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Unless you are testing a file utility class, if you access files during your test, you exceeding the scope of the unit that you should be testing

That statement sums up the principle behind this rule. However, there are more pragmatic reasons to consider as well.

Clarity / Evident Data

Often the motivation for accessing files from a unit test is to read test data upon which the class under test depends. Separating test data from the code of your test makes that test significantly harder to understand and debug. Kent Beck refers to this unit testing best practice as Evident Data. Show the reader of your test the intent of the code being tested by using clear and understandable data as parameters. Once you move that data into a separate file, especiall in binary formats, the maintenance cost and usefulness of that test becomes significantly worse.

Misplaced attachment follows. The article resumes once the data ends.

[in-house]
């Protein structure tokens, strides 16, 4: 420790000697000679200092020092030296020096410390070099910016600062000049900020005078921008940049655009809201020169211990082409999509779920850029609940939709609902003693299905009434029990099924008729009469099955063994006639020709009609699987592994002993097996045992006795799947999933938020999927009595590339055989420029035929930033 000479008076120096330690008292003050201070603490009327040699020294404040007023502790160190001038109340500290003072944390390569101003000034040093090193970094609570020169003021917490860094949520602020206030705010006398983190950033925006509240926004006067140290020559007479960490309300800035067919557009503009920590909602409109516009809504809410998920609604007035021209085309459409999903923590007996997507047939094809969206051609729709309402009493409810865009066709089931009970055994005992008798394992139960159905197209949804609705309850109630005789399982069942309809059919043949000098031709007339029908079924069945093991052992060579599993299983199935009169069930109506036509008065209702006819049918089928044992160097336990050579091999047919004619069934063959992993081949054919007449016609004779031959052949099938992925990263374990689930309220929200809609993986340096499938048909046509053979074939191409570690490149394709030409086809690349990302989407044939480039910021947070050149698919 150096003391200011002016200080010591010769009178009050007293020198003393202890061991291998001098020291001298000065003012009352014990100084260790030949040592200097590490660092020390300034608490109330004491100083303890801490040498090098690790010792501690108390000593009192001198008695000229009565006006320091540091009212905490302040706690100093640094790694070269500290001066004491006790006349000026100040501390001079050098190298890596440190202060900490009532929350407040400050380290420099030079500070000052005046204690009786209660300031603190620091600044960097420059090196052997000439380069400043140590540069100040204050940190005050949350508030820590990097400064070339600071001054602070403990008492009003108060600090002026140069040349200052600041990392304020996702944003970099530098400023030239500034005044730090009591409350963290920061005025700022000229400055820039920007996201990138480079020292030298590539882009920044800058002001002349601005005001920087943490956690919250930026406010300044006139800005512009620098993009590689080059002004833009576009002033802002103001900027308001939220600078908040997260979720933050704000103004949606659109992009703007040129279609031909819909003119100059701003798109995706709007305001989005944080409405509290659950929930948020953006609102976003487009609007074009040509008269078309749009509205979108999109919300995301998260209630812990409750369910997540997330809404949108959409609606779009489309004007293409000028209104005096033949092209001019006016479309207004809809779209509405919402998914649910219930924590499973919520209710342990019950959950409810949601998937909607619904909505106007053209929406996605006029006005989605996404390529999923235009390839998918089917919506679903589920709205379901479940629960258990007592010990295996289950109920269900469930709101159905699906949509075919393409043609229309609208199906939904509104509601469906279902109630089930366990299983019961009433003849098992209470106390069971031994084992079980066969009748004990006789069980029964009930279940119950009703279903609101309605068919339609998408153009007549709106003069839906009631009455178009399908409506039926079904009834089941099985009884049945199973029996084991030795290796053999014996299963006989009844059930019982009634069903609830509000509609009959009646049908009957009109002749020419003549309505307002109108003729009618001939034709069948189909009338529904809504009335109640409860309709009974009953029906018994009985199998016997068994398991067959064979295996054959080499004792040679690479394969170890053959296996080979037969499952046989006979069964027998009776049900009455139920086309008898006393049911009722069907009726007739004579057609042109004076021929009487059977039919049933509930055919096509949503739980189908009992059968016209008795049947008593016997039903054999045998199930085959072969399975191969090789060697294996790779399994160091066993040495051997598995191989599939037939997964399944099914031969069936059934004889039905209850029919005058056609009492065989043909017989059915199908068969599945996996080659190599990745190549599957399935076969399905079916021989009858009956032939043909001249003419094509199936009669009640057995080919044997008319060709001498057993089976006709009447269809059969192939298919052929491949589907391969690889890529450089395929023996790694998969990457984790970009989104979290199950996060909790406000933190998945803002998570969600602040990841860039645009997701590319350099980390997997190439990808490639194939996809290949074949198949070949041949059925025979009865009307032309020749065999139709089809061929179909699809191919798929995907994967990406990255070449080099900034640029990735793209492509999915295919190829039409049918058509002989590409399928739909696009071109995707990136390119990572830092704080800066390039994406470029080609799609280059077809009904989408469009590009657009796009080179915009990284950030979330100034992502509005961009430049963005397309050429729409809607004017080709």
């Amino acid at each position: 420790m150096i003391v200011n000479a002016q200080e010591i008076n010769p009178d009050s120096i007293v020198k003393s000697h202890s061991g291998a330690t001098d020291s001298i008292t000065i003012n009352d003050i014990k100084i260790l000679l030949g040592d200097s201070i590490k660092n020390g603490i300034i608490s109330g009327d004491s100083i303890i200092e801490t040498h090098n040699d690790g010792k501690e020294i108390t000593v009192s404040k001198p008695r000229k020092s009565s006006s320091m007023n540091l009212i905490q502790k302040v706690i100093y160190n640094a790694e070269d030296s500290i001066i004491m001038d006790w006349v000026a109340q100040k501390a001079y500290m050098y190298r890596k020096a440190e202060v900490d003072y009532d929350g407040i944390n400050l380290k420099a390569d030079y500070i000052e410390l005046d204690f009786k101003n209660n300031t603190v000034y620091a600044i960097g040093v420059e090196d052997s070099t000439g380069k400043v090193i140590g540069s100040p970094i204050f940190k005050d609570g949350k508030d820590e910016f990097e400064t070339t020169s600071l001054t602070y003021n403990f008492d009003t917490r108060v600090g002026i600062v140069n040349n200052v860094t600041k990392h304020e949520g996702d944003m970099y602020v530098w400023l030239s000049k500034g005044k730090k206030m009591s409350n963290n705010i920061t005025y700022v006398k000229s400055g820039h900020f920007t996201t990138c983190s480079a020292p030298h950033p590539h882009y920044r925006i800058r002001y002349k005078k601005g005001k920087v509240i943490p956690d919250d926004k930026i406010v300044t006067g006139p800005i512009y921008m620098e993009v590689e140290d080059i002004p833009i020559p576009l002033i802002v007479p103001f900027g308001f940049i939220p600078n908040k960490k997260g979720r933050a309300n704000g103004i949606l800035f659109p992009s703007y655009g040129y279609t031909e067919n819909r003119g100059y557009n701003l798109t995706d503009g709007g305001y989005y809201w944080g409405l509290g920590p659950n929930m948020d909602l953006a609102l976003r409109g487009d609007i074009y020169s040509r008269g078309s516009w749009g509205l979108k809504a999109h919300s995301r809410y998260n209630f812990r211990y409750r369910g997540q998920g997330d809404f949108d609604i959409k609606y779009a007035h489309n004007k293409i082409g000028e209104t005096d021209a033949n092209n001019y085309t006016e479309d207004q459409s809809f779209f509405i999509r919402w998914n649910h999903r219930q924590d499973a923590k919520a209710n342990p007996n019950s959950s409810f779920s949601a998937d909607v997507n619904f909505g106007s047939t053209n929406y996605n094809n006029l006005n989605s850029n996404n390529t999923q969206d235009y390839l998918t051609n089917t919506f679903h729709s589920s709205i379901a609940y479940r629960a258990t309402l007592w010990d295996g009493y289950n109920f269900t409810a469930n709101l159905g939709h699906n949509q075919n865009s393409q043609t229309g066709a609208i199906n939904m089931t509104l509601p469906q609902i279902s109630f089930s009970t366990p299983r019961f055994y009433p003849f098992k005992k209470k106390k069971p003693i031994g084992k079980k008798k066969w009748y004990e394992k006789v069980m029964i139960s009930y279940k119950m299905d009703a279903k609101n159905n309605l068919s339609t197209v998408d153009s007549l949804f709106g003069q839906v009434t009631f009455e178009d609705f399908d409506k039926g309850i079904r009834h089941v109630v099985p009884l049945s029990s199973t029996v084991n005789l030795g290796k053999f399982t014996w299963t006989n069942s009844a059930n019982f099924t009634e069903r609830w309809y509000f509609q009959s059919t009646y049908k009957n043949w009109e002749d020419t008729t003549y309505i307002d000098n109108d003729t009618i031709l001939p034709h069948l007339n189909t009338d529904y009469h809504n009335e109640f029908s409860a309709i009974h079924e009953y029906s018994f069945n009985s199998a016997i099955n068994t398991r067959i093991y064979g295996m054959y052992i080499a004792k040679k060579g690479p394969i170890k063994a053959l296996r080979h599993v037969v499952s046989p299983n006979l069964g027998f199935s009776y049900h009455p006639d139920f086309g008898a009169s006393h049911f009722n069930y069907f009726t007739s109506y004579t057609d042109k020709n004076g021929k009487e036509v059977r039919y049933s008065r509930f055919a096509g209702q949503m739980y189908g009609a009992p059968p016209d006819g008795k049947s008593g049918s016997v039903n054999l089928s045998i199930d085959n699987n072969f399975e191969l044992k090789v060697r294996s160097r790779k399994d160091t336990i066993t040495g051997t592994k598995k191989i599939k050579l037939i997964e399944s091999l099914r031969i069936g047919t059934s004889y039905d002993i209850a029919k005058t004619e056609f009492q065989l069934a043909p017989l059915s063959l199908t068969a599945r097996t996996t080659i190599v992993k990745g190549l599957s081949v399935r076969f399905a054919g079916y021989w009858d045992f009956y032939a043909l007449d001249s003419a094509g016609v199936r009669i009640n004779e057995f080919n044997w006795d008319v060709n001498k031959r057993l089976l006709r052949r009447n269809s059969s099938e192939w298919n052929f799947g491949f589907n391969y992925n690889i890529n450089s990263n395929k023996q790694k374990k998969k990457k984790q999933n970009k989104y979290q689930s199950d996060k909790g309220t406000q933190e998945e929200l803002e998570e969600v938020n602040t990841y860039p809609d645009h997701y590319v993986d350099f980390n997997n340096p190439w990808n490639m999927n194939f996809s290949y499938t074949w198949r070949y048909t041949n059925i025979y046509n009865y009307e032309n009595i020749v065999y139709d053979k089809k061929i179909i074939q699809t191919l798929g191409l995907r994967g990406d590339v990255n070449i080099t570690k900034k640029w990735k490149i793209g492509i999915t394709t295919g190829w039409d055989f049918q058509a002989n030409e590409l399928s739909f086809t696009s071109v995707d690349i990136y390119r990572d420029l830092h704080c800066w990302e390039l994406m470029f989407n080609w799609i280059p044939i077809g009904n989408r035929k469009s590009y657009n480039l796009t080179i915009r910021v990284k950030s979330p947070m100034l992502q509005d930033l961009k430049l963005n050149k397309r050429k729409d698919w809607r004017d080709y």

Speed Of Execution

Reading files is much slower than executing code.

Ease of Setup and Brittleness Issues

Unit tests that depend on files being in the right place in order to pass

  1. Some of your own code in your SUT was trying to do file I/O
  2. Your test was trying to do file I/O
  3. Some code that your SUT or test is using was trying to do file I/O
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